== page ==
We in the West forget that. We’ve forgotten it. And those of us who see something wrong in rampant mindless consumerism (as its called) take the liberty and prosperity on which rests this ability to consider the state of things for granted. Those of us who are appalled by the state of things in other parts of the world and the role of various agents from the West in perpetrating and profiting on’t seldom undertake any serious examination of the issues of economic development or geopolitical power. People who’re concerned about climate change are enthusiastic supporters of anyone who’ll do ‘something’ regardless of whether said something works, doesn’t work or is downright batshit. We assert rights that don’t exist and let those that do suffer the erosion of civil indifference.

Collecting Water

So to today’s question: do you have a right to water? It’s natural. It’s essential if you want to be alive three days from now but it requires an apparatus of pipes and pumps and reservoirs to deliver to the world’s cityscapes in which most humans now live. Someone has to design this stuff, build it, maintain it. Lots of work and the apparatus of State underwriting it. Should we give it over to the free market or should it continue to be subsidized by the State?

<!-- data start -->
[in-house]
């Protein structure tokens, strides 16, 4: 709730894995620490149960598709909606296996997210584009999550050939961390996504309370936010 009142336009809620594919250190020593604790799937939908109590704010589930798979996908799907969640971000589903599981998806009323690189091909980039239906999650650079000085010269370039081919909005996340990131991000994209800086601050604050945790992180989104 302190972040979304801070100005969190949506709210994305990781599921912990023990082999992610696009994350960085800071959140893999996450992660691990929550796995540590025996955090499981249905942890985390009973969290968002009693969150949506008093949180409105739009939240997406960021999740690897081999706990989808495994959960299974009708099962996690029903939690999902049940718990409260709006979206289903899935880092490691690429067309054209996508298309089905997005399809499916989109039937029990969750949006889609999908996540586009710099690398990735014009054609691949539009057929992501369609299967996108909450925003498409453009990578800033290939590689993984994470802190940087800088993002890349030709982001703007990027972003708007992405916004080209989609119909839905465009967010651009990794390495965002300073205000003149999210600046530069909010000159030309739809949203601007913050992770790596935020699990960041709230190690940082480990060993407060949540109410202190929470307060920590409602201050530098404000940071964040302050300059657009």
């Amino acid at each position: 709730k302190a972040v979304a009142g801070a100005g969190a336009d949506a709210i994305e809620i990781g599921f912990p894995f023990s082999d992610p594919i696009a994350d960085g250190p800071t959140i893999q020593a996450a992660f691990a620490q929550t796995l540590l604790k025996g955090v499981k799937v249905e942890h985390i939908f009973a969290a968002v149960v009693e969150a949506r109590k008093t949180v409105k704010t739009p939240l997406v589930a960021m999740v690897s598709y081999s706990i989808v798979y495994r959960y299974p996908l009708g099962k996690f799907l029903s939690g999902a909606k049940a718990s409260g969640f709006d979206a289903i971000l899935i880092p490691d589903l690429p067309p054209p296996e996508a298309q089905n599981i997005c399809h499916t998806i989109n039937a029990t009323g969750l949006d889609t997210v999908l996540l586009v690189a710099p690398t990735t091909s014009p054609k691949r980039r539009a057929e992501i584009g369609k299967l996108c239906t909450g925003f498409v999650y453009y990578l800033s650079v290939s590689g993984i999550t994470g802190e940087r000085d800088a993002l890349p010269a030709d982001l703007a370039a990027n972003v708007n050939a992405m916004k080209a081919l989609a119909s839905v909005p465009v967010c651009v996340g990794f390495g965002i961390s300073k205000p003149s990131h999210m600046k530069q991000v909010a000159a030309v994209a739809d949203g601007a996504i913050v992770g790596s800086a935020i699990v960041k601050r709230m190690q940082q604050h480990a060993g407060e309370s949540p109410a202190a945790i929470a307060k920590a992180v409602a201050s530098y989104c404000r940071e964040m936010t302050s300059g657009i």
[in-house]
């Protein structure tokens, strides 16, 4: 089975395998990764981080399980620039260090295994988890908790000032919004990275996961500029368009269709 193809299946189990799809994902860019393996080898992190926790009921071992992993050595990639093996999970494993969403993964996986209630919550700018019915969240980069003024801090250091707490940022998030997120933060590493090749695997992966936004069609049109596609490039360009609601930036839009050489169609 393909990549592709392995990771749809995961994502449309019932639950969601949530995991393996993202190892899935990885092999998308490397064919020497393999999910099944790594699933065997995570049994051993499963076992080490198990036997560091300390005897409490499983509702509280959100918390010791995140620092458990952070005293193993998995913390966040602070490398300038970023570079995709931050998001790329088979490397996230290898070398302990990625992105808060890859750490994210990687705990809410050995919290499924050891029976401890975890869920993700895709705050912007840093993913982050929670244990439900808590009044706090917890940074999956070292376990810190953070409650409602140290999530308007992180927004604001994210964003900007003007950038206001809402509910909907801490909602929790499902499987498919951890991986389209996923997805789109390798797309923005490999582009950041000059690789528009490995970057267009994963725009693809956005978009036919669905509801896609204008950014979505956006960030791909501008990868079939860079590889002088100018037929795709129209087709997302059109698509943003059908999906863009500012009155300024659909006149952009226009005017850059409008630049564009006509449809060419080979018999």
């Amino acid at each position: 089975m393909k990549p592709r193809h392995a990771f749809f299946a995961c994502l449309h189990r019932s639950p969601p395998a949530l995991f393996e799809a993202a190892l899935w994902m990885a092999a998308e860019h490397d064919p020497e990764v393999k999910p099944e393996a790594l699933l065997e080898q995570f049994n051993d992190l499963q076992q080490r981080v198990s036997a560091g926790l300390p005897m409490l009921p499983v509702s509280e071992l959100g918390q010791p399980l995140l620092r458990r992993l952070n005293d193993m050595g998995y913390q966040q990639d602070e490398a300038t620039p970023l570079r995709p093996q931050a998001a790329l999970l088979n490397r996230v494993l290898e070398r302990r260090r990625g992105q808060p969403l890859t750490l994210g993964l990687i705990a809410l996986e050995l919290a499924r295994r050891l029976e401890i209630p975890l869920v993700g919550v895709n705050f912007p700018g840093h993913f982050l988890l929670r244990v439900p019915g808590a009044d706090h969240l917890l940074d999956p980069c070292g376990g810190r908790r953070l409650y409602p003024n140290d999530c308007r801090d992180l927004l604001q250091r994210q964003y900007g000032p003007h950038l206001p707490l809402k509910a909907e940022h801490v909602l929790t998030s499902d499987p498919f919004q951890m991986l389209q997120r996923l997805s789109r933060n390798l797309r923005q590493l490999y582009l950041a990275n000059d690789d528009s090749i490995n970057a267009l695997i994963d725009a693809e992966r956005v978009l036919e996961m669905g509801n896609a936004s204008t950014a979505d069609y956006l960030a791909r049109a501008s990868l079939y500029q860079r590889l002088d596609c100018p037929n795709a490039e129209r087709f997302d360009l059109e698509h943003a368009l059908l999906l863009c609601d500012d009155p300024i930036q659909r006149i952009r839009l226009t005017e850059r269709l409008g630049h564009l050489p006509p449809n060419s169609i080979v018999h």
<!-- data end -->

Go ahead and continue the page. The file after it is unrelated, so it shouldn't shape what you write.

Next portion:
The way I feel is that water is natural and we have a right to get it without paying for it. But the fact I must confront is that the water I drink usually comes to me via the labours of strangers and that I live on a drying continent faced with climate change. And lurking behind all that is the corporate technocracy, public and private, that seeks to control everyone and everything. What is my opinion? I do not have enough data to form one. Yet.


29 Aug

Miro Dutch Interior I

Dutch Interior I, 1928
Joan Miró


29 Aug


From the Land of Black Metal


29 Aug